The markets often present a barrage of information. Sometimes it is just too hard to attend to all of it. And you not only have to attend to it, but think about it, and make decisions based on it. Your psychological resources aren’t endless, however. Your mind has limits. You can only attend to and process a limited amount of information. But you can take steps to sharpen your mental edge and expand the capacity of your mind beyond its natural limits.
The best way to expand your psychological resources is through practice and “over learning.” Practice common trading tasks to the point where you can respond intuitively. Over time and with enough experience, you can scan market information and interpret it instantly. It is similar to how people learn to drive a car. At first, one must focus attention on each driving task separately in a deliberate, focused manner. But, over time, one can monitor speed, look for road hazards, and engage in several tasks automatically, and still have plenty of attention to talk with a friend or insert a CD into the car stereo. You may have noticed that trading tasks can be “over-learned” in much the same way.
For example, you probably have noticed that over time, you can identify signals that precede a pivot point almost automatically. With practice, a lot of steps that you once had to perform deliberately and methodically can now be completed will little effort. Many times, “intuitive” decisions merely seem as if they are a “gut instinct,” but may, in fact, be based on a several valid and reliable inputs and signals that were processed automatically.
A second way to increase processing power is to free up mental energy that is used up by other psychological processes. For example, handling stress, and mulling over interpersonal conflicts uses up precious psychological energy. This valuable energy is better spent on monitoring trades or thinking up new trading strategies. By spending leisure time resolving interpersonal conflicts or effectively coping with daily hassles, you will have more psychological energy to devote to trading after the markets open.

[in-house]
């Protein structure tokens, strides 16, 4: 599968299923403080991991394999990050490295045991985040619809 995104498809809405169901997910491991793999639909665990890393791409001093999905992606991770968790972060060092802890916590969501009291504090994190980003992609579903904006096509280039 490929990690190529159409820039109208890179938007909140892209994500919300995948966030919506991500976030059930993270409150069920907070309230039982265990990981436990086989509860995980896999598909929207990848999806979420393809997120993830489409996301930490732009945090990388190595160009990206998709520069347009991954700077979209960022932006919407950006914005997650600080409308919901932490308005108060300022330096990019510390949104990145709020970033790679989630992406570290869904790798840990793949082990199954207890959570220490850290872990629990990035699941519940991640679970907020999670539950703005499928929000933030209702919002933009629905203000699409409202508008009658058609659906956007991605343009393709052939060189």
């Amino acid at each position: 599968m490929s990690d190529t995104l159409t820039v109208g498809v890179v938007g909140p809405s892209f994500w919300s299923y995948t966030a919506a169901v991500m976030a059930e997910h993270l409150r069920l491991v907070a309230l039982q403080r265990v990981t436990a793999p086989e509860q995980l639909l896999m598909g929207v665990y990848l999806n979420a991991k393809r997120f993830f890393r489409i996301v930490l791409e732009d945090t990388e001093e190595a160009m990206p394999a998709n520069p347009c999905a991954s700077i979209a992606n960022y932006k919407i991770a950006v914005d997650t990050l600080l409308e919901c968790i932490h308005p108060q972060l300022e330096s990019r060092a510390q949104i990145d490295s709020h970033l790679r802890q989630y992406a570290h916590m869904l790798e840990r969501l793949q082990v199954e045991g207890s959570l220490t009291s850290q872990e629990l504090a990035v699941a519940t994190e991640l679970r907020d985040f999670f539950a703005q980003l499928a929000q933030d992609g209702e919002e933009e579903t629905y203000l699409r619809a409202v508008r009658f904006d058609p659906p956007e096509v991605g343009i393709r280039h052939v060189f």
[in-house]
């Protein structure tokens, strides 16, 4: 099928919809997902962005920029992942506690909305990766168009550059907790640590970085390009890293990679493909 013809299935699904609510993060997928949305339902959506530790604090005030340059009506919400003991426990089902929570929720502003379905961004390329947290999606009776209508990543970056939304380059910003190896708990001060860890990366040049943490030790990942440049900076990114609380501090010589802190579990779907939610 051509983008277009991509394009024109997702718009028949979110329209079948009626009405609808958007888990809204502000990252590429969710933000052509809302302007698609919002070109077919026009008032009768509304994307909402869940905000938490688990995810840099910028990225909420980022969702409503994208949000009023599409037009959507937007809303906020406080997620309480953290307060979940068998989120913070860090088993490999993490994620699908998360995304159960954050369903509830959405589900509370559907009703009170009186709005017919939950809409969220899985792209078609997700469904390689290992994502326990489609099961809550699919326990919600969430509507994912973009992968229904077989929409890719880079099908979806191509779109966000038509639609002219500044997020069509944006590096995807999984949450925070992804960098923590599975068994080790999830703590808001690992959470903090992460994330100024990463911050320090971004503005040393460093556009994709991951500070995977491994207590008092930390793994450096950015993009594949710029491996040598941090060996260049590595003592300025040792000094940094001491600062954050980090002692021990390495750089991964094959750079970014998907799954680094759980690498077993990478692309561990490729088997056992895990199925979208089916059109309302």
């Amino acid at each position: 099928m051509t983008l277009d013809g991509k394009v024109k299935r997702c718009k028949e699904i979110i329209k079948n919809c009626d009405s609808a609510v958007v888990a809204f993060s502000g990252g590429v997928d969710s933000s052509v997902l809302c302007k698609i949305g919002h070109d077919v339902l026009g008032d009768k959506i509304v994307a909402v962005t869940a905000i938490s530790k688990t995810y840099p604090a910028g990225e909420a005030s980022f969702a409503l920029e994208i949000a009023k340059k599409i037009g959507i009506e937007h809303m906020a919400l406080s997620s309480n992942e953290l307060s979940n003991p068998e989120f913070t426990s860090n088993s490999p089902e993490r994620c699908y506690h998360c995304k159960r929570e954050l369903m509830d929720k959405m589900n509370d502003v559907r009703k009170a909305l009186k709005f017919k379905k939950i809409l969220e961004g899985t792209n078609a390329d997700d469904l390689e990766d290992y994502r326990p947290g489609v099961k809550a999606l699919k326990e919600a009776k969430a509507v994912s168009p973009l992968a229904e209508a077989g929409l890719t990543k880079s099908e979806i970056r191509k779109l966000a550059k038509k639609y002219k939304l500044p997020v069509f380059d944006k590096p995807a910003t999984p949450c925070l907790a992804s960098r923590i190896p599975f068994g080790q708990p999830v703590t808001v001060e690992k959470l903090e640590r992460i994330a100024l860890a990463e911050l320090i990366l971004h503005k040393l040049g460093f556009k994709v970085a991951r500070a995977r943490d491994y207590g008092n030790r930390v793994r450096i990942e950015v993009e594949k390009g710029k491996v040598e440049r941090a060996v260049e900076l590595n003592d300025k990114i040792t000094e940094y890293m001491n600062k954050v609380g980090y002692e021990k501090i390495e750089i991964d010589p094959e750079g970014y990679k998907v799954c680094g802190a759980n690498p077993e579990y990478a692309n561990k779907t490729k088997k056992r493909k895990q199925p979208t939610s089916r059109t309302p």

Rest and relaxation are also important. When you are tired, you can’t devote very much energy to planning your trades or monitoring their progress. You’ll be more likely to act impulsively, entering a trade too early or too late because you didn’t have the energy to patiently wait to make a prudent trading decision. So make sure you get extra sleep. Take naps during the day, if you have to, and ensure that you are alert when it counts during the trading day.
Don’t forget that the mind has limits. You can only work with what you have. If you take the proper steps, however, you can free up poorly allocated psychological resources, allow more resources to be dedicated to trading. By over-learning common trading tasks, you can expand your attention. And by getting adequate rest and resolving interpersonal conflicts, you can further free up psychological energy that is wasted on tasks that don’t involve trading. By taking concerted measures to free up energy, you can expand the limits of your mind, and trade more effectively.